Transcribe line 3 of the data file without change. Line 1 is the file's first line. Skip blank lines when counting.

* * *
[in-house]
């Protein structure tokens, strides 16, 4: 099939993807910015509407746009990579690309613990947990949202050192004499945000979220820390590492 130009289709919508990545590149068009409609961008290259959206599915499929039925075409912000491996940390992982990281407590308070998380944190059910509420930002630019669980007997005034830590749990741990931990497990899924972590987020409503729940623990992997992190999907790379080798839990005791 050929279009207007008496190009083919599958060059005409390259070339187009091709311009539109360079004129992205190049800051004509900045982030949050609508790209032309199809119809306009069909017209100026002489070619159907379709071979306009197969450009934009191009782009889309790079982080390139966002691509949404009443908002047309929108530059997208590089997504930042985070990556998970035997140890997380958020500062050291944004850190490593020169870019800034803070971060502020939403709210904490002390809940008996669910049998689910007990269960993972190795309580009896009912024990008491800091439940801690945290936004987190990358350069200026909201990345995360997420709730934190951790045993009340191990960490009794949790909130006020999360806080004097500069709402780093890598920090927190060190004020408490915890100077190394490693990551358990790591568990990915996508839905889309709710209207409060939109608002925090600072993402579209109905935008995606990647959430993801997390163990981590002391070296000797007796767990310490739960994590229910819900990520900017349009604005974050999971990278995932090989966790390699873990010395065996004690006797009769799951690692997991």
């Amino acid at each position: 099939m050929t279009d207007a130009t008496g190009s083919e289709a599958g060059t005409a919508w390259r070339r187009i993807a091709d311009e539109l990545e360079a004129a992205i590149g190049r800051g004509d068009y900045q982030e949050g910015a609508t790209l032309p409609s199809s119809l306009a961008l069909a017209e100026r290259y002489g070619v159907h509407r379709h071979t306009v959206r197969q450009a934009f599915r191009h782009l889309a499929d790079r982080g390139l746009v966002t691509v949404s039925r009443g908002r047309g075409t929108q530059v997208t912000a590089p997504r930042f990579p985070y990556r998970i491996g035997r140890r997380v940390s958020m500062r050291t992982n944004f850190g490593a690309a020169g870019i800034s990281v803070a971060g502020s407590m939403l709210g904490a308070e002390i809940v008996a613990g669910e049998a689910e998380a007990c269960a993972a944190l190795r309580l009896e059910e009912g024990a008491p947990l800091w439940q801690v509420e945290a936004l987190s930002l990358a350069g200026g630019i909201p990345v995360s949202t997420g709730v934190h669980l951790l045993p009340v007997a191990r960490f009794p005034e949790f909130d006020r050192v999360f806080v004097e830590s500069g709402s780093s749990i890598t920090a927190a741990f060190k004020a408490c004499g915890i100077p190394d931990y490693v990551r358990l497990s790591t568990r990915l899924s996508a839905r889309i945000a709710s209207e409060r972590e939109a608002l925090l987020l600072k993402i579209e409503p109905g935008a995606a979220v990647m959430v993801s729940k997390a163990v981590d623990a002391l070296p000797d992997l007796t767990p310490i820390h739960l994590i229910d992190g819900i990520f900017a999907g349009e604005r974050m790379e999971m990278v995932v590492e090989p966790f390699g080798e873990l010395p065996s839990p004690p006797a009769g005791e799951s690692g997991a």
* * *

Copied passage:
């Amino acid at each position: 099939m050929t279009d207007a130009t008496g190009s083919e289709a599958g060059t005409a919508w390259r070339r187009i993807a091709d311009e539109l990545e360079a004129a992205i590149g190049r800051g004509d068009y900045q982030e949050g910015a609508t790209l032309p409609s199809s119809l306009a961008l069909a017209e100026r290259y002489g070619v159907h509407r379709h071979t306009v959206r197969q450009a934009f599915r191009h782009l889309a499929d790079r982080g390139l746009v966002t691509v949404s039925r009443g908002r047309g075409t929108q530059v997208t912000a590089p997504r930042f990579p985070y990556r998970i491996g035997r140890r997380v940390s958020m500062r050291t992982n944004f850190g490593a690309a020169g870019i800034s990281v803070a971060g502020s407590m939403l709210g904490a308070e002390i809940v008996a613990g669910e049998a689910e998380a007990c269960a993972a944190l190795r309580l009896e059910e009912g024990a008491p947990l800091w439940q801690v509420e945290a936004l987190s930002l990358a350069g200026g630019i909201p990345v995360s949202t997420g709730v934190h669980l951790l045993p009340v007997a191990r960490f009794p005034e949790f909130d006020r050192v999360f806080v004097e830590s500069g709402s780093s749990i890598t920090a927190a741990f060190k004020a408490c004499g915890i100077p190394d931990y490693v990551r358990l497990s790591t568990r990915l899924s996508a839905r889309i945000a709710s209207e409060r972590e939109a608002l925090l987020l600072k993402i579209e409503p109905g935008a995606a979220v990647m959430v993801s729940k997390a163990v981590d623990a002391l070296p000797d992997l007796t767990p310490i820390h739960l994590i229910d992190g819900i990520f900017a999907g349009e604005r974050m790379e999971m990278v995932v590492e090989p966790f390699g080798e873990l010395p065996s839990p004690p006797a009769g005791e799951s690692g997991a």